When Mozilla launched a VPN I was really excited to have a way to 'subscribe' and support the org, in that vein I'd just like to say that I'd pay up to $20 a month for a web-based email client with features like that that one really popular one that's free (unless you place value on your privacy).
I don't know if anyone else feels the same way but thought I should put it out there (apologies if this is common suggestion, I'm new to these forums).
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I had a similar idea, except thunderbird web(email) is free, seeing as how the thunderbird app is free, and everything is transferred onto the web, or however Mozilla wants to do it.
maybe an other solution could be to have the equivalent of Exchange in free software attached to Thunderbird with free and premium licences dependant of the support so privacy would be preserved
there is less and less on premises solutions so maybe there is a place for such a software
I'm not quite sure what the benefit of this feature is. Thunderbird is a desktop email client so I see two main options for a web-version:
1. Add a HTML UI and allow it to be remotely accessed (like qBittorrent)
2. Create a new webmail product with Thunderbird branding (and maybe with a similar feel to Thunderbird?)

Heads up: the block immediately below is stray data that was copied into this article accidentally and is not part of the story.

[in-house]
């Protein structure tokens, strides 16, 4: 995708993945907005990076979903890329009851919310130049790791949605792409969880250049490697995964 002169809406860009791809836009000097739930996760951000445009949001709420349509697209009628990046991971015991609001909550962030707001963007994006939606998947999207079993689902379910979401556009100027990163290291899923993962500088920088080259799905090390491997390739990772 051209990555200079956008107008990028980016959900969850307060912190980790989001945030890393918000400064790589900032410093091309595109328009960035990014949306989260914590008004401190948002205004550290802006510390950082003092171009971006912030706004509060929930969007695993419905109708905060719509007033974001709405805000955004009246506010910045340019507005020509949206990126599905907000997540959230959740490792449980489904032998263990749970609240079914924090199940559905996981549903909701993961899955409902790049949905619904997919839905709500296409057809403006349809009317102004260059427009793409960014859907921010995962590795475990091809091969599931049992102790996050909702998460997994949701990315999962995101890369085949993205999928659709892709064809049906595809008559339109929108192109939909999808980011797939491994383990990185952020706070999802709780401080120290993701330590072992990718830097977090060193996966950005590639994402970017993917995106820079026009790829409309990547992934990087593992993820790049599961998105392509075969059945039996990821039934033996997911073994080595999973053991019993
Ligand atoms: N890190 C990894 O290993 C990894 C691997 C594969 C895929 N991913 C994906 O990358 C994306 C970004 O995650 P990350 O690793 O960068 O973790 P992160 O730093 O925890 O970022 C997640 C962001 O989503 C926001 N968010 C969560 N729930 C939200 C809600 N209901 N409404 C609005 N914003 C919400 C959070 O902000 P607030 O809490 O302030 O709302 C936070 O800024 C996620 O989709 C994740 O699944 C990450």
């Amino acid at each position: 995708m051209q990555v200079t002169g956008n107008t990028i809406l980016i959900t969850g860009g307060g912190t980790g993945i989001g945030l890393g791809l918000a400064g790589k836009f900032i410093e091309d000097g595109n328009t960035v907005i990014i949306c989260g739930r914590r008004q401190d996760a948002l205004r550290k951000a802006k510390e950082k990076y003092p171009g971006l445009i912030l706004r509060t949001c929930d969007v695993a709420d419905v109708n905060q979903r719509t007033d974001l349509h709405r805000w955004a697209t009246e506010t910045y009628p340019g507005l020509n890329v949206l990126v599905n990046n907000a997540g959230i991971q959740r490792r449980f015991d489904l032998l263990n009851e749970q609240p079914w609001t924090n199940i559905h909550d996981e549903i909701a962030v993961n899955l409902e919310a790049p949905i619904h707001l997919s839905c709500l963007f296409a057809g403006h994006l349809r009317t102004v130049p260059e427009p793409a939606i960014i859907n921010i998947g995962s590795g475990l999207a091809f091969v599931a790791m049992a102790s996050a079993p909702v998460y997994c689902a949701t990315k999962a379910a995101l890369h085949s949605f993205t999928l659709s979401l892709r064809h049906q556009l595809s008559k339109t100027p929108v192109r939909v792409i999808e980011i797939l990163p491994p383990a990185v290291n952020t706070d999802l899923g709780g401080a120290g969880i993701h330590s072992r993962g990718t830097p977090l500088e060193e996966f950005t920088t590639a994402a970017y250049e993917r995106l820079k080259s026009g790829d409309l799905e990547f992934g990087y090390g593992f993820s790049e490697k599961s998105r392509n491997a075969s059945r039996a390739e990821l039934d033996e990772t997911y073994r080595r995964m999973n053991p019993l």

Option 1 doesn't sound like the best experience for webmail, especially if expected to be hosted for multi-user (as suggested by the fact that you are happy to pay a subscription for it. Thunderbird isn't a multi-user application so it would need basically a full rewrite to be secure for this case plus the complication of scaling an application that was designed for single-instance. Not to mention the complication of splitting a previously local app across the network and making it feel responsive.
Option 2 doesn't really have anything to do with Thunderbird other than branding. Why don't you like existing webmail options and why do you think this new webmail UI would be better? Without explicit goals this likely to be no different than any other webmail.
Try a different webmail host like Fastmail .. that is designed more for privacy but is still more similar to a Web-based version of Thunderbird